Saturday, August 6, 2011

A bounty of tomatoes...

If your garden has become as prolific as mine has, you are now inundated with tomatoes. I planted 4 varieties this year and I had several volunteers pop up and now we are bringing in tomatoes by the bowl full. We have been using the cherry tomatoes in green salads and making tomato, basil and mozzarella salad. Some of the large slicing tomatoes we have been slicing for sandwiches and salads. I planted another type made for canning. It looks like the amemic ones in the grocery store, but these have actual flavor to them. I have been "putting up" these for the winter months when good tomatoes are scarce and also to save money on the grocery bill. I have been canning food for years, but I am not a big fan of canning some kinds of veggies, tomatoes in particular. I do not like how the tomato's texture has degraded from the excessive cooking required to can them. Instead of canning them, I have become a big fan of freezing them. The texture stays reasonable and they taste fresher when you pull them out and use them later in the year.

If you do not have a garden and want to take advantage of this, take a trip to your farmer's market. The NC Farmer's Market in Raleigh is a great trip for the family on a Saturday (and I am sure one near you would be too). There are always free samples (one of my kids favorite kind) and interesting new things and foods you may have never tried. I have often purchased a bushel of tomatoes for $10 and put them up for winter. A pretty good savings when you consider a 28 ounce can can go for $1.25- $3.00.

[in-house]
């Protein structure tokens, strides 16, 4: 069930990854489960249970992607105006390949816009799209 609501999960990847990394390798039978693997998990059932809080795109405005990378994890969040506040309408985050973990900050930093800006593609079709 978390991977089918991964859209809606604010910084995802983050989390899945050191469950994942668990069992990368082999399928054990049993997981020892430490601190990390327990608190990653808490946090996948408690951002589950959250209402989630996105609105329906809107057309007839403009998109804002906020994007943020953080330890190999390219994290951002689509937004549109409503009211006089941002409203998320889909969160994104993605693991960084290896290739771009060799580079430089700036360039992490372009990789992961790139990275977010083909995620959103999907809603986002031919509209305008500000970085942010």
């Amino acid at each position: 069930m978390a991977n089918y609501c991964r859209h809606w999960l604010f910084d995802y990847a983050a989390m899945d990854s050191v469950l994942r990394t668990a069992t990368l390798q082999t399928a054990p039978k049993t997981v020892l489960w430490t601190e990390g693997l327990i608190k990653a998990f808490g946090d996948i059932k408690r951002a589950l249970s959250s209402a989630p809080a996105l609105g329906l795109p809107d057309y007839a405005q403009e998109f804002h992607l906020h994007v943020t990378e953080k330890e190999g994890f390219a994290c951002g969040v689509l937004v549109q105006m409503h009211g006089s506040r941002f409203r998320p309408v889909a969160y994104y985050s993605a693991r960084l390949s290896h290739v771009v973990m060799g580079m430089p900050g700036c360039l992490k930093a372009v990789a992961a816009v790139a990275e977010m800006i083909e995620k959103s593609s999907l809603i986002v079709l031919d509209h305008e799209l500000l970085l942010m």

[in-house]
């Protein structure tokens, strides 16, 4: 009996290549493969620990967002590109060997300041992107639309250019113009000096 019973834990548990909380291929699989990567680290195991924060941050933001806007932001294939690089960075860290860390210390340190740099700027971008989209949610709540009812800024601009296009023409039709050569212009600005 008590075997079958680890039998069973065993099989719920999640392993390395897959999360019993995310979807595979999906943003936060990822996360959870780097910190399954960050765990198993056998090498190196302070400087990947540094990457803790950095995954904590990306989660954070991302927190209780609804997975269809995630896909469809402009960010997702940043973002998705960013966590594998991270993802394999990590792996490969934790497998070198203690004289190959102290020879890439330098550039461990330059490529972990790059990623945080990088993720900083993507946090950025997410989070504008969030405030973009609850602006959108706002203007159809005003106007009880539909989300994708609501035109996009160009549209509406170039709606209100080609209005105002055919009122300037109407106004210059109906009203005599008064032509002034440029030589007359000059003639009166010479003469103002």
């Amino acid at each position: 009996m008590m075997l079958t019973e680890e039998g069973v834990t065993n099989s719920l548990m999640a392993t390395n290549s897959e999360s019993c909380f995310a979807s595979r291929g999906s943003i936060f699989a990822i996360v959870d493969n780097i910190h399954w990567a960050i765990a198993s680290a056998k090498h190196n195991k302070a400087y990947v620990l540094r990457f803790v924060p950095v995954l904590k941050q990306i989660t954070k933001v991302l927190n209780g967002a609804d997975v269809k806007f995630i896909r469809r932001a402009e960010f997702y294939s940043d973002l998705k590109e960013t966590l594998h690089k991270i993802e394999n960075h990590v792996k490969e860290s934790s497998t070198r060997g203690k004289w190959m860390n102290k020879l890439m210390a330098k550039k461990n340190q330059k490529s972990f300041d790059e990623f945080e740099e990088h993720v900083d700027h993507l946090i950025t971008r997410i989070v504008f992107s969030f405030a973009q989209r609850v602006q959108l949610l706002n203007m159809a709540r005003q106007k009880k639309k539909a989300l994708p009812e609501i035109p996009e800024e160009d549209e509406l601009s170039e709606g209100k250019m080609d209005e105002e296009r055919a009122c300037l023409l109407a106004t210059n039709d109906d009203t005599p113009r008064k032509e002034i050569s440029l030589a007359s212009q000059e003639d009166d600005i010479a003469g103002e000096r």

To prepare tomatoes to freeze, I simply wash them well, quarter them, cut out the core, cut up to the size you prefer, put in a zipper bag (I include the juices that come from the tomato), flatten and remove all air, seal and freeze. I put them in a single layer in the freezer until they are frozen solid and then stack them in the chest freezer. Some people may prefer to blanch the whole tomato and remove the skin. I am not that particular. To me, it just adds another couple steps and time to the process and it robs your body of the extra "roughage" it needs for good GI health.

Of course the same can be done for other veggies, although the process may differ depending on the veggie. I freeze okra that we grow by simply washing them, slicing and putting on a sheet pan (lined with wax paper) in a single layer in the freezer until frozen. After they are frozen solid, remove from the sheet pan and put in a zipper bag. Add to your stews and soups as needed. Berries are done the same way. Squash can also be done this way, although I am not happy with the texture of the squash after it has been frozen.

Experiment on your own and put up your bounty to enjoy through the winter months. It will certainly save you money and you will appreciate the fresh taste of your food, making the effort to put them up worth it, especially if you make it a family effort to put up the food.

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